An important study conducted by the Health Behavior Branch of the National Institute of Child Health and Human Development, has found that teens who have been in cars with impaired drivers may be more likely themselves to get behind the wheel drunk or drugged. The study also reveals that the more frequently the teen is exposed to this risky behavior, the more risky their own driving habits become.  It also revealed some other troubling statistics.

The study found that about 30% of the teens surveyed – a group consisting of 2,500 U.S. students between 10th and 12th grades, who were surveyed over time, and not just at one point – admitted that they either drove while intoxicated or rode with an intoxicated driver within the last three years. Between 12% and 14% reported impaired driving in the past month, and 23% to 38% reported riding in cars with drunk or drugged drivers within the last year, according to the researchers. 

Bruce Simons- Morton, one of the researchers who published this study in “Pediatrics”, reported that teens who admitted riding with drunk or drugged drivers during one of the surveys were 10 times more likely to drive drunk or drugged than a teen who never reported riding in cars with impaired drivers. That risk grew to 34 times greater when they reported riding in cars with impaired drivers on two surveys, and 127 times greater if they were ported riding in cars with drunk or drugged drivers on all three surveys.”The magnitude of the association kind of gets one’s attention,” said Simons-Morton, who noted that “When you ride with an intoxicated driver, it sort of normalizes the idea of drinking and driving.” Parents and peers need to be persistent, Simons- Morton says, in planting the important message in your teen’s head that they should not drive or ride with intoxicated driver.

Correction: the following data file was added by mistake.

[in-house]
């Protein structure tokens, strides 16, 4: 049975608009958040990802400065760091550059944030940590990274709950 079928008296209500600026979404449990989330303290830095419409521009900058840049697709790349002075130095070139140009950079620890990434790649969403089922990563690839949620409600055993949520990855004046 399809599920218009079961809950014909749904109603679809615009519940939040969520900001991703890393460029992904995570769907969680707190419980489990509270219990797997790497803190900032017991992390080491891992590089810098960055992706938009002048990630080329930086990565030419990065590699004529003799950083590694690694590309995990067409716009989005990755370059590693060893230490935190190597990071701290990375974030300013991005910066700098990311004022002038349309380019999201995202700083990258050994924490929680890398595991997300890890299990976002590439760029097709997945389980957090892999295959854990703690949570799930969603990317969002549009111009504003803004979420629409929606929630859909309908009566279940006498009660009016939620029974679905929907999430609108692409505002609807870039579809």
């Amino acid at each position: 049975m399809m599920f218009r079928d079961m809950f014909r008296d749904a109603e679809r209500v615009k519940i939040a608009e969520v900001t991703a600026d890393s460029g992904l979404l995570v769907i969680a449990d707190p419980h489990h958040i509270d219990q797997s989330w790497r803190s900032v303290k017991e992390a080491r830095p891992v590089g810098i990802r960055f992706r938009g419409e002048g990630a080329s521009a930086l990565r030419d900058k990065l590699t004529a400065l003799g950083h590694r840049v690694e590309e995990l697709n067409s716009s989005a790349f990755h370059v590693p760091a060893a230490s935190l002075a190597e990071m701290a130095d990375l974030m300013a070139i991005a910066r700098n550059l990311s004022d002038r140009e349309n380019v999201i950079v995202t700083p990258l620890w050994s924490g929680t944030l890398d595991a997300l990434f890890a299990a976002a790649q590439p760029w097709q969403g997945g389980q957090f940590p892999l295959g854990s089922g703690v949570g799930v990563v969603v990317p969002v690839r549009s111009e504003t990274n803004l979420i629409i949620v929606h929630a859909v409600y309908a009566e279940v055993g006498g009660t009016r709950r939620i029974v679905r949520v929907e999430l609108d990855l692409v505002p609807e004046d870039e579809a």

Stark & Stark is proud of its efforts on behalf of the victims of drunk or drug intoxicated driving. If you or a loved one has suffered serious injury or death as a result of an impaired driver, contact Stark & Stark at 1-800-535-3425 or